We present a reaction of DMF that occurs during perovskite film formation, but that has gone un-noticed until now. TOF-SIMS identifies dimethylamine (DMA) after film formation, which we propose is a product of transamidation of DMF (Fig. 1). DMA is present in films formed by two representative methods of perovskite solar cell film preparation that use DMF (two-step sequential deposition and one-step spin-coating), suggesting that the reaction is generally applicable when DMF is used. But DMA is not present in perovskite formed without DMF (single crystal, and solvent-less vapor deposition of perovskite films), correlating with improved stability when DMF is not used. We confirmed the presence of DMA by x-ray photoelectron spectroscopy (XPS) and x-ray diffraction (XRD), and suggest how DMA might influence stability or degradation.

FIG. 1. Catalyzed transamidation produces DMA from DMF that is incorporated into perovskite crystals. (a) In the environment of perovskite solutions methylamine can attack the carbonyl carbon of DMF, displacing DMA. DMA can then be incorporated in to perovskite crystal. (b) Catalyzed transamidation reaction between DMF and methylamine. (c) Mechanism for transamidation of DMF by TiO2 catalyst. (d) Corresponding proposed reaction catalyzed by PbI2 starting from the DMF*PbI2-complex.

II. EXPERIMENTAL

A. Materials

Lead(II) iodide (99%), lead(II) chloride (98%), and DMF (99.8%, anhydrous), and aqueous of H3PO2 (9.14 M) were purchased and used as received from Sigma–Aldrich. Methylammonium iodide was synthesized from 33 wt% methylamine in absolute ethanol (Aldrich) and hydroiodic acid (Tokyo Chemical Industry Co., Ltd., 57 wt%) according to literature procedure and purified by recrystallization. Reference Lee, Teuscher, Miyasaka, Murakami and Snaith23 Formamidinium iodide (FAI) was purchased and used as received from Dyesol.

Fluorine-doped tin oxide (FTO) films on 2 mm thick glass substrates (TEC-7, Pilkington, UK) were coated by spray pyrolysis of TiO2 from titanium(IV)isopropoxide (97%, Aldrich) and acetylacetone (99%, Sigma–Aldrich) in anhydrous ethanol, according to literature procedure. Silicon wafers (SAMCO Inc, Japan) were n-type, Sb-doped, 0.013 Ω-cm.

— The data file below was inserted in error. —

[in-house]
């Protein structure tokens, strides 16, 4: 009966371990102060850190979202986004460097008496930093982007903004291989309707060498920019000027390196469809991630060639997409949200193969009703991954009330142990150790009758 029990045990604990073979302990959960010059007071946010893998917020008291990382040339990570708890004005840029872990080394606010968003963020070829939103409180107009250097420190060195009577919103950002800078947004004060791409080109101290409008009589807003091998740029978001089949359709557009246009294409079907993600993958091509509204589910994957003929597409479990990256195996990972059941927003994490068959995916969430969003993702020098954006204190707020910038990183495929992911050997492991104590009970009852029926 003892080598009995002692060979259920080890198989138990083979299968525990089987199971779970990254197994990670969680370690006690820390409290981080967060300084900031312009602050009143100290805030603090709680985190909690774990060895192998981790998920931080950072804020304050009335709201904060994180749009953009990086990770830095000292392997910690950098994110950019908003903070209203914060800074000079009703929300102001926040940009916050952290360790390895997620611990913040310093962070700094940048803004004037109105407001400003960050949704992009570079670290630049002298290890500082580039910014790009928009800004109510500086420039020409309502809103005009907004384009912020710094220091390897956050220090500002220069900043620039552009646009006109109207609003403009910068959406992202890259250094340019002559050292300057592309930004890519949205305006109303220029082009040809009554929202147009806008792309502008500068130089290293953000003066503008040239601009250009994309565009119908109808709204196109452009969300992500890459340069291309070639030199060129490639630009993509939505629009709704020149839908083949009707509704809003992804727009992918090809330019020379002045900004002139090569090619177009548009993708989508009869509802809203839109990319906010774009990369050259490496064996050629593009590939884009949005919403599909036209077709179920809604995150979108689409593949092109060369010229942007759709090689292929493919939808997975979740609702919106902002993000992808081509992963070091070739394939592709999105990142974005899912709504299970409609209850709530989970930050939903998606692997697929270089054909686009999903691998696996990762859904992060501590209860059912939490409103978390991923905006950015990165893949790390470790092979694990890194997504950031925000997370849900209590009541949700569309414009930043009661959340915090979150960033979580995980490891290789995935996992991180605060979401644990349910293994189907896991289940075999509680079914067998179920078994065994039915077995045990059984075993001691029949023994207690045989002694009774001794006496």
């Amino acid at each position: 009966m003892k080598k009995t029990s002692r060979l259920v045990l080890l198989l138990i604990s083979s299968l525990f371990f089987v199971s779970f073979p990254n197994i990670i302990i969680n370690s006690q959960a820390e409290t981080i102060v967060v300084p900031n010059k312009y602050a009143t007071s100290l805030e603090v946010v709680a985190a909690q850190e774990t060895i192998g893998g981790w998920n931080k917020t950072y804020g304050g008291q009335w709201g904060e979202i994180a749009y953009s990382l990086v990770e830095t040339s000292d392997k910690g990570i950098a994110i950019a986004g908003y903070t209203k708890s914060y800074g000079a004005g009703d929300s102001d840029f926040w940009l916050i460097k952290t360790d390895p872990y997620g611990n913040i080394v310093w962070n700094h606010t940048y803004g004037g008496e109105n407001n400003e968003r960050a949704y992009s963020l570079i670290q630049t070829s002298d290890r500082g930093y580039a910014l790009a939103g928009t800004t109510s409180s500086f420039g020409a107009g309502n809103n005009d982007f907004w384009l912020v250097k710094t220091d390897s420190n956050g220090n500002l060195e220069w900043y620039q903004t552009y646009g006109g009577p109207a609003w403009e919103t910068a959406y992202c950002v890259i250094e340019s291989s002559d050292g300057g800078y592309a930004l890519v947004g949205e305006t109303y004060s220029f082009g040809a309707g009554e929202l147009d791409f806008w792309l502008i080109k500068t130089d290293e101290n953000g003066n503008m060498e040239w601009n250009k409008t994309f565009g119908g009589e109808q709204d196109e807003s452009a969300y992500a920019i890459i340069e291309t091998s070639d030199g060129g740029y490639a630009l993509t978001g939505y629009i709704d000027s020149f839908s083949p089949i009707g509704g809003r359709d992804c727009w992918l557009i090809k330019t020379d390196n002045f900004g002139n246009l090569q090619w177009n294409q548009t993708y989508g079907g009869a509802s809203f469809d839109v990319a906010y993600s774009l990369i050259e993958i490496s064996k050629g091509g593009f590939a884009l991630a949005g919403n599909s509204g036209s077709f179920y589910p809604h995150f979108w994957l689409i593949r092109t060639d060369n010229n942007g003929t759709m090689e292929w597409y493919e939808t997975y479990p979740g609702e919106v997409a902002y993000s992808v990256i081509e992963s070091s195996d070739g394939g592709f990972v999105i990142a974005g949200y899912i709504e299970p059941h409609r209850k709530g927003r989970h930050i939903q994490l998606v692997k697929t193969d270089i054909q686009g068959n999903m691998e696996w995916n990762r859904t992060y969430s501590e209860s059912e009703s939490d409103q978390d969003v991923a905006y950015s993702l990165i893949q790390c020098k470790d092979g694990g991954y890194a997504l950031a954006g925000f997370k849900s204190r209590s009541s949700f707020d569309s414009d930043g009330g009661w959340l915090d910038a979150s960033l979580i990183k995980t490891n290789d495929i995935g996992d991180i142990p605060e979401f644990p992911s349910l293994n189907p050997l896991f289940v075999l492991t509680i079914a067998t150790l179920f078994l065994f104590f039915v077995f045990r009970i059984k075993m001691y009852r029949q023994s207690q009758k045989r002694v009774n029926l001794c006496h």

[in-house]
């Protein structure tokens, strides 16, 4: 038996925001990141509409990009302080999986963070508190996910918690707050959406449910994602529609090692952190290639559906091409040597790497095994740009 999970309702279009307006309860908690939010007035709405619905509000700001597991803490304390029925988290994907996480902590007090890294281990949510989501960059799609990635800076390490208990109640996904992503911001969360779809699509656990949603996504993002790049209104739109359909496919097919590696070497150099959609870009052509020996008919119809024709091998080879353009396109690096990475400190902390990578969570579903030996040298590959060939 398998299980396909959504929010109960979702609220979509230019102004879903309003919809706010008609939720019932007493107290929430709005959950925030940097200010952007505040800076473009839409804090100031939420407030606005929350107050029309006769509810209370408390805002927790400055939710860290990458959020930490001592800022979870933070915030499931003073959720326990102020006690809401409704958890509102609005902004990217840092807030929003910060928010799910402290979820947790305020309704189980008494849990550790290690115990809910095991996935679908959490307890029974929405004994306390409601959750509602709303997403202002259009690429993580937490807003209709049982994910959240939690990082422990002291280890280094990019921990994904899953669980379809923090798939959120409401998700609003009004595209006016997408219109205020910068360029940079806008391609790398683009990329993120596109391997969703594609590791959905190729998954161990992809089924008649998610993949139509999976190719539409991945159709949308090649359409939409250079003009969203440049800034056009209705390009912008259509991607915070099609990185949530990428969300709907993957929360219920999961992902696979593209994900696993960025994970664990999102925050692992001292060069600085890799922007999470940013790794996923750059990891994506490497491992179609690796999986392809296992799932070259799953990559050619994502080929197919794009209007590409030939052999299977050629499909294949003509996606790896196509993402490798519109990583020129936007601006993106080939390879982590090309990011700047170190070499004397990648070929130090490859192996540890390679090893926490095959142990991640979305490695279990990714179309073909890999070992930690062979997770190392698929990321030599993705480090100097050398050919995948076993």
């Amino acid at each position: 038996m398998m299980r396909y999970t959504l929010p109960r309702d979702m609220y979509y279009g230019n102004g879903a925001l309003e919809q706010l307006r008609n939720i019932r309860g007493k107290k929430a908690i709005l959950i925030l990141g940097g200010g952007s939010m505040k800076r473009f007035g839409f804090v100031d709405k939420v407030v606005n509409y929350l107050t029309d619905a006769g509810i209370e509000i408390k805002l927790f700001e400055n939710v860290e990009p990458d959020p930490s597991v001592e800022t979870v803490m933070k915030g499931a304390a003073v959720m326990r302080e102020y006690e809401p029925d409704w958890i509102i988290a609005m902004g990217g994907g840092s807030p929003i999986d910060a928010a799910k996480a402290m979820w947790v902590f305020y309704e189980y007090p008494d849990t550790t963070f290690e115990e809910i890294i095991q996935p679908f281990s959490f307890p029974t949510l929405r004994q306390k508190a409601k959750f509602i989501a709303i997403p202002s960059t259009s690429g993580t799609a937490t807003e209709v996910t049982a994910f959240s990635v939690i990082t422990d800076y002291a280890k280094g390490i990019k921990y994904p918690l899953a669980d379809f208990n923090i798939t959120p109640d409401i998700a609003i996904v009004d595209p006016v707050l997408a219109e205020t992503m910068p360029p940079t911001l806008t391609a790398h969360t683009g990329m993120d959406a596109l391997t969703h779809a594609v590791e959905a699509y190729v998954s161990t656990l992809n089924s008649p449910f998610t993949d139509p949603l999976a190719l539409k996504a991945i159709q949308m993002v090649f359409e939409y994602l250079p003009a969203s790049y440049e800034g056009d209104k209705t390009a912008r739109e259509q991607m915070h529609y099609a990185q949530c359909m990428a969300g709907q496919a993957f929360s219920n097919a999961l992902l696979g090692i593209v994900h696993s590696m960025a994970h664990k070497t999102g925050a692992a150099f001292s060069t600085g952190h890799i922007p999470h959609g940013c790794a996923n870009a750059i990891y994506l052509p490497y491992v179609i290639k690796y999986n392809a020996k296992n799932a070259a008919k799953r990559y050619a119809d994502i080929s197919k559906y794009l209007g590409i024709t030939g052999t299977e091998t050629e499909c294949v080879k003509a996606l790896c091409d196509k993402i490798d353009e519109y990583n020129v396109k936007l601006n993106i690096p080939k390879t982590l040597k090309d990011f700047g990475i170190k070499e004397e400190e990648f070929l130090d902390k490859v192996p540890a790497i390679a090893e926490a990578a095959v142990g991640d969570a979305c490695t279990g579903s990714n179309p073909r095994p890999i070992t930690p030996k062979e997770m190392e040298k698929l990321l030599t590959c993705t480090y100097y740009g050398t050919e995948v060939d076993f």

B. Perovskite preparation

The perovskites analyzed in this work were prepared by the following methods: (i) single crystal growth by aqueous solution (no DMF); (ii) perovskite film preparation by two-step sequential deposition—dipping PbI2 films into MAI solution (DMF present), which were chemically analyzed by TOF-SIMS and were also confirmed to be similar to the literature Reference Burschka, Pellet, Moon, Humphry-Baker, Gao, Nazeeruddin and Grätzel11 by fabricating and characterizing solar cells; (iii) spin-coated perovskite film preparation under several processing conditions (Table I) using solutions with a 3:1 ratio MAI:PbI2 in DMF, which is the same ratio used in some recent high-performing PSCs Reference Zhou, Chen, Li, Luo, Song, Duan, Hong, You, Liu and Yang3 ; (iv) film preparation by chemical vapor deposition (no DMF); and (v) film preparation by hybrid deposition under vacuum (no DMF).

TABLE I. Sample treatment conditions for films presented in this manuscript that were prepared by one-step spin coating.

1. Solution preparation of crystals of MAPbI3 (no DMF)

Aqueous hydrogen iodide (6.8 mL, 7.58 M) and aqueous of H3PO2 (1.7 mL, 9.14 M) were mixed. The mixed solution was added into a 200 mL 2-necked round bottom flask. Nitrogen gas was bubbled through the solution for 1 min. We kept the solution under a nitrogen atmosphere throughout the experiment. The solution was heated to 120 °C using a stirred oil bath. Subsequently, PbI2 (462 mg/mL, 1 M) was added to the solution. PbI2 dissolved to form a yellow solution. MAI (159 mg/mL, 1 M) was then also added to the solution. After 4 h, we stopped stirring and let the solution cool to room temperature. After cooling, 1 mL of 2-propanol was gradually added to the solution. After 1 week, black crystals precipitated. We filtered and washed the crystals with anhydrous ethanol. The procedure was modified from the literature. Reference Stoumpos, Malliakas and Kanatzidis24

2. Two-step perovskite and solar cell confirmation (DMF)

PbI2 (1 M in DMF, 70 °C) was spin-coated on mesoporous TiO2/compact TiO2/FTO/glass substrates at 500 rpm for 5 s, followed by 6000 rpm for 20 s. After drying for 3 min at 40 °C and then 10 min at 100 °C, the samples were dipped in MAI solution (10 mg/mL) in IPA and dried by spinning on the spin-coater at 500 rpm for 5 s, 1500 rpm for 10 s, and then 3000 rpm for 20 s. The perovskite films were then dried for 15 s at 150 °C. Reference Burschka, Pellet, Moon, Humphry-Baker, Gao, Nazeeruddin and Grätzel11 Drying at 150 °C should remove the remaining DMF and terminate the reactions we discuss in the manuscript. Films were stored under nitrogen until analysis, or in the case of solar cell fabrication, until the hole extraction layer and gold electrodes were deposited as described below.

When devices were fabricated, 59 mM of 2,2′,7,7′-tetrakis(N,N′-di-p-methoxyphenyl-amine)-9,9′-spirobifluorene (spiro-MeOTAD), 172 mM 4-tert-butylpiridine (tBP) and 32 mM lithium bis-(trifluoromethylsulfonyl)imide salt in chlorobenzene was spin-coated on the perovskite film as the hole extraction layer and gold was thermally evaporated through a contact shadow mask for the top electrode [Fig. 2(a)]. Reference Raga, Jung, Lee, Leyden, Kato and Qi25 Solar cell current–voltage (iV) response was measured using a Newport Oriel Sol 1A solar simulator (Newport Corp., Bozeman, Montana) with 1-sun (AM 1.5 G, 100 mW/cm2) illumination. The intensity varies within ±5% of the calibrated value, which is comparable to the original article. The iV curve was measured at a scan rate of 0.1 V/s in the reverse direction (1.2 V to 0 V).